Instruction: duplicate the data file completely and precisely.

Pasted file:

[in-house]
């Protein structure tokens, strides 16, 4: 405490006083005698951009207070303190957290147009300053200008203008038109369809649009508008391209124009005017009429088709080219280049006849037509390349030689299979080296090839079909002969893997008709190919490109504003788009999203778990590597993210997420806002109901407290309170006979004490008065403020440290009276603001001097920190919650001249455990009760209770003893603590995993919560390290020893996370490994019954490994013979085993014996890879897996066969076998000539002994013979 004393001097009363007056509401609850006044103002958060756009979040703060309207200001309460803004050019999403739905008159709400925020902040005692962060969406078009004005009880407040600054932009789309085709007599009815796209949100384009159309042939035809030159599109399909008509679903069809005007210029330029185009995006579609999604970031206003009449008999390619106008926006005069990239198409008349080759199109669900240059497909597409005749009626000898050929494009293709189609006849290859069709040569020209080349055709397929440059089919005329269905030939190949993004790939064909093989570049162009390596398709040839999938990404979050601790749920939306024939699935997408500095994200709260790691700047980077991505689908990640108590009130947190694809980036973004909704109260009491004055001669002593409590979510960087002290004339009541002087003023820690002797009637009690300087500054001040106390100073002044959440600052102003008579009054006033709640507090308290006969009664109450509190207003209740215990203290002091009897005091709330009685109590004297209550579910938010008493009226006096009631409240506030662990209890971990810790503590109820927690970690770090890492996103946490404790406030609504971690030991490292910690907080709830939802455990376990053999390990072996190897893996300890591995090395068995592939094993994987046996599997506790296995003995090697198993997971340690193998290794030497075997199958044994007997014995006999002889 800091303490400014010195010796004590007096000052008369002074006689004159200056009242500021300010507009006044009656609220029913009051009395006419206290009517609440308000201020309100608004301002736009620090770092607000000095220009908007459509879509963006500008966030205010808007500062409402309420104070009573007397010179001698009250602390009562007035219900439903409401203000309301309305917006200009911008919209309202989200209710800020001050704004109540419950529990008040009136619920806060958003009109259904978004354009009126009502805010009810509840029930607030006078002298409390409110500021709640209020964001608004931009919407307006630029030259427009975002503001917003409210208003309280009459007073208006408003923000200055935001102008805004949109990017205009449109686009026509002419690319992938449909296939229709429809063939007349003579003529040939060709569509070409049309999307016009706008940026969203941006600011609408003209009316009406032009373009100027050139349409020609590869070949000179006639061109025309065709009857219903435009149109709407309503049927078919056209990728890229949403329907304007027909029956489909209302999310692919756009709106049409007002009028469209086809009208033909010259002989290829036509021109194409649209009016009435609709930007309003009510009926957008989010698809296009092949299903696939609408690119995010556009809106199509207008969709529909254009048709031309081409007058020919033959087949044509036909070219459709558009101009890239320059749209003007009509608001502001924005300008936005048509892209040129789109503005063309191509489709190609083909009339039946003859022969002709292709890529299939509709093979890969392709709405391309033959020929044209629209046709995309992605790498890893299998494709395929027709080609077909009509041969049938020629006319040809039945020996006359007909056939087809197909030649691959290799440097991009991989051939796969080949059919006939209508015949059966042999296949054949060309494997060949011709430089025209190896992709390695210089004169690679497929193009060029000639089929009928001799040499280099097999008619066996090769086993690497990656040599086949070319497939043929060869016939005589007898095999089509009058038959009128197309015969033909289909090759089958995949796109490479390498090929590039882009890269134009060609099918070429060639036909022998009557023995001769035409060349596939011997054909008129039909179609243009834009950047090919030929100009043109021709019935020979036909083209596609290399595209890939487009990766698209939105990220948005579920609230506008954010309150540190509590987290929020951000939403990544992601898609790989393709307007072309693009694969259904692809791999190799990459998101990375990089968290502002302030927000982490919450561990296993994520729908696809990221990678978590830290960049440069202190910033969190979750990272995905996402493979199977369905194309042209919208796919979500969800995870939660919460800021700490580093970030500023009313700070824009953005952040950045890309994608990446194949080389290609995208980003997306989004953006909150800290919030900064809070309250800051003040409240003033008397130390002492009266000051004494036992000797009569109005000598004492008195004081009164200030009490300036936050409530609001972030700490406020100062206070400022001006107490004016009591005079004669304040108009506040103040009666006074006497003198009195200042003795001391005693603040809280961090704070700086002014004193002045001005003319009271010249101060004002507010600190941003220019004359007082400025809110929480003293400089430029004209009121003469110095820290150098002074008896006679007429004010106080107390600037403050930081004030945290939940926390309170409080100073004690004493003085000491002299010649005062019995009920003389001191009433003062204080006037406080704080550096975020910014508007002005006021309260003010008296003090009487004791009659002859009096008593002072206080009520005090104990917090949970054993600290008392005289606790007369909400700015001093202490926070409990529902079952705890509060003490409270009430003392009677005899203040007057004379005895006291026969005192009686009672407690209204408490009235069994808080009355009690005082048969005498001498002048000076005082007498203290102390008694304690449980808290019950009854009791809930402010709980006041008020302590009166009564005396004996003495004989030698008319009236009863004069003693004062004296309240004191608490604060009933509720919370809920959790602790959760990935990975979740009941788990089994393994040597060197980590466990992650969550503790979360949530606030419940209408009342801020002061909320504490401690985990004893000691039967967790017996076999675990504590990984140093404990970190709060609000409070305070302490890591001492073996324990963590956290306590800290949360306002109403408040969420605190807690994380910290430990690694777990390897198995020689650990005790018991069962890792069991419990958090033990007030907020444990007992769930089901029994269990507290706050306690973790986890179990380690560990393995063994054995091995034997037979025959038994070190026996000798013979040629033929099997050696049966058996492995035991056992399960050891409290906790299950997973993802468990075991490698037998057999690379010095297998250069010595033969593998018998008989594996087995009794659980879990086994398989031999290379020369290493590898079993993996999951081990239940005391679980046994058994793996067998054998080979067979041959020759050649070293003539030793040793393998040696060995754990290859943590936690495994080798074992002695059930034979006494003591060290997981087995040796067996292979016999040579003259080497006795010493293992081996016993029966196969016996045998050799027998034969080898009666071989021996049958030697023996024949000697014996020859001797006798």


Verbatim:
[in-house]
């Protein structure tokens, strides 16, 4: 405490006083005698951009207070303190957290147009300053200008203008038109369809649009508008391209124009005017009429088709080219280049006849037509390349030689299979080296090839079909002969893997008709190919490109504003788009999203778990590597993210997420806002109901407290309170006979004490008065403020440290009276603001001097920190919650001249455990009760209770003893603590995993919560390290020893996370490994019954490994013979085993014996890879897996066969076998000539002994013979 004393001097009363007056509401609850006044103002958060756009979040703060309207200001309460803004050019999403739905008159709400925020902040005692962060969406078009004005009880407040600054932009789309085709007599009815796209949100384009159309042939035809030159599109399909008509679903069809005007210029330029185009995006579609999604970031206003009449008999390619106008926006005069990239198409008349080759199109669900240059497909597409005749009626000898050929494009293709189609006849290859069709040569020209080349055709397929440059089919005329269905030939190949993004790939064909093989570049162009390596398709040839999938990404979050601790749920939306024939699935997408500095994200709260790691700047980077991505689908990640108590009130947190694809980036973004909704109260009491004055001669002593409590979510960087002290004339009541002087003023820690002797009637009690300087500054001040106390100073002044959440600052102003008579009054006033709640507090308290006969009664109450509190207003209740215990203290002091009897005091709330009685109590004297209550579910938010008493009226006096009631409240506030662990209890971990810790503590109820927690970690770090890492996103946490404790406030609504971690030991490292910690907080709830939802455990376990053999390990072996190897893996300890591995090395068995592939094993994987046996599997506790296995003995090697198993997971340690193998290794030497075997199958044994007997014995006999002889 800091303490400014010195010796004590007096000052008369002074006689004159200056009242500021300010507009006044009656609220029913009051009395006419206290009517609440308000201020309100608004301002736009620090770092607000000095220009908007459509879509963006500008966030205010808007500062409402309420104070009573007397010179001698009250602390009562007035219900439903409401203000309301309305917006200009911008919209309202989200209710800020001050704004109540419950529990008040009136619920806060958003009109259904978004354009009126009502805010009810509840029930607030006078002298409390409110500021709640209020964001608004931009919407307006630029030259427009975002503001917003409210208003309280009459007073208006408003923000200055935001102008805004949109990017205009449109686009026509002419690319992938449909296939229709429809063939007349003579003529040939060709569509070409049309999307016009706008940026969203941006600011609408003209009316009406032009373009100027050139349409020609590869070949000179006639061109025309065709009857219903435009149109709407309503049927078919056209990728890229949403329907304007027909029956489909209302999310692919756009709106049409007002009028469209086809009208033909010259002989290829036509021109194409649209009016009435609709930007309003009510009926957008989010698809296009092949299903696939609408690119995010556009809106199509207008969709529909254009048709031309081409007058020919033959087949044509036909070219459709558009101009890239320059749209003007009509608001502001924005300008936005048509892209040129789109503005063309191509489709190609083909009339039946003859022969002709292709890529299939509709093979890969392709709405391309033959020929044209629209046709995309992605790498890893299998494709395929027709080609077909009509041969049938020629006319040809039945020996006359007909056939087809197909030649691959290799440097991009991989051939796969080949059919006939209508015949059966042999296949054949060309494997060949011709430089025209190896992709390695210089004169690679497929193009060029000639089929009928001799040499280099097999008619066996090769086993690497990656040599086949070319497939043929060869016939005589007898095999089509009058038959009128197309015969033909289909090759089958995949796109490479390498090929590039882009890269134009060609099918070429060639036909022998009557023995001769035409060349596939011997054909008129039909179609243009834009950047090919030929100009043109021709019935020979036909083209596609290399595209890939487009990766698209939105990220948005579920609230506008954010309150540190509590987290929020951000939403990544992601898609790989393709307007072309693009694969259904692809791999190799990459998101990375990089968290502002302030927000982490919450561990296993994520729908696809990221990678978590830290960049440069202190910033969190979750990272995905996402493979199977369905194309042209919208796919979500969800995870939660919460800021700490580093970030500023009313700070824009953005952040950045890309994608990446194949080389290609995208980003997306989004953006909150800290919030900064809070309250800051003040409240003033008397130390002492009266000051004494036992000797009569109005000598004492008195004081009164200030009490300036936050409530609001972030700490406020100062206070400022001006107490004016009591005079004669304040108009506040103040009666006074006497003198009195200042003795001391005693603040809280961090704070700086002014004193002045001005003319009271010249101060004002507010600190941003220019004359007082400025809110929480003293400089430029004209009121003469110095820290150098002074008896006679007429004010106080107390600037403050930081004030945290939940926390309170409080100073004690004493003085000491002299010649005062019995009920003389001191009433003062204080006037406080704080550096975020910014508007002005006021309260003010008296003090009487004791009659002859009096008593002072206080009520005090104990917090949970054993600290008392005289606790007369909400700015001093202490926070409990529902079952705890509060003490409270009430003392009677005899203040007057004379005895006291026969005192009686009672407690209204408490009235069994808080009355009690005082048969005498001498002048000076005082007498203290102390008694304690449980808290019950009854009791809930402010709980006041008020302590009166009564005396004996003495004989030698008319009236009863004069003693004062004296309240004191608490604060009933509720919370809920959790602790959760990935990975979740009941788990089994393994040597060197980590466990992650969550503790979360949530606030419940209408009342801020002061909320504490401690985990004893000691039967967790017996076999675990504590990984140093404990970190709060609000409070305070302490890591001492073996324990963590956290306590800290949360306002109403408040969420605190807690994380910290430990690694777990390897198995020689650990005790018991069962890792069991419990958090033990007030907020444990007992769930089901029994269990507290706050306690973790986890179990380690560990393995063994054995091995034997037979025959038994070190026996000798013979040629033929099997050696049966058996492995035991056992399960050891409290906790299950997973993802468990075991490698037998057999690379010095297998250069010595033969593998018998008989594996087995009794659980879990086994398989031999290379020369290493590898079993993996999951081990239940005391679980046994058994793996067998054998080979067979041959020759050649070293003539030793040793393998040696060995754990290859943590936690495994080798074992002695059930034979006494003591060290997981087995040796067996292979016999040579003259080497006795010493293992081996016993029966196969016996045998050799027998034969080898009666071989021996049958030697023996024949000697014996020859001797006798």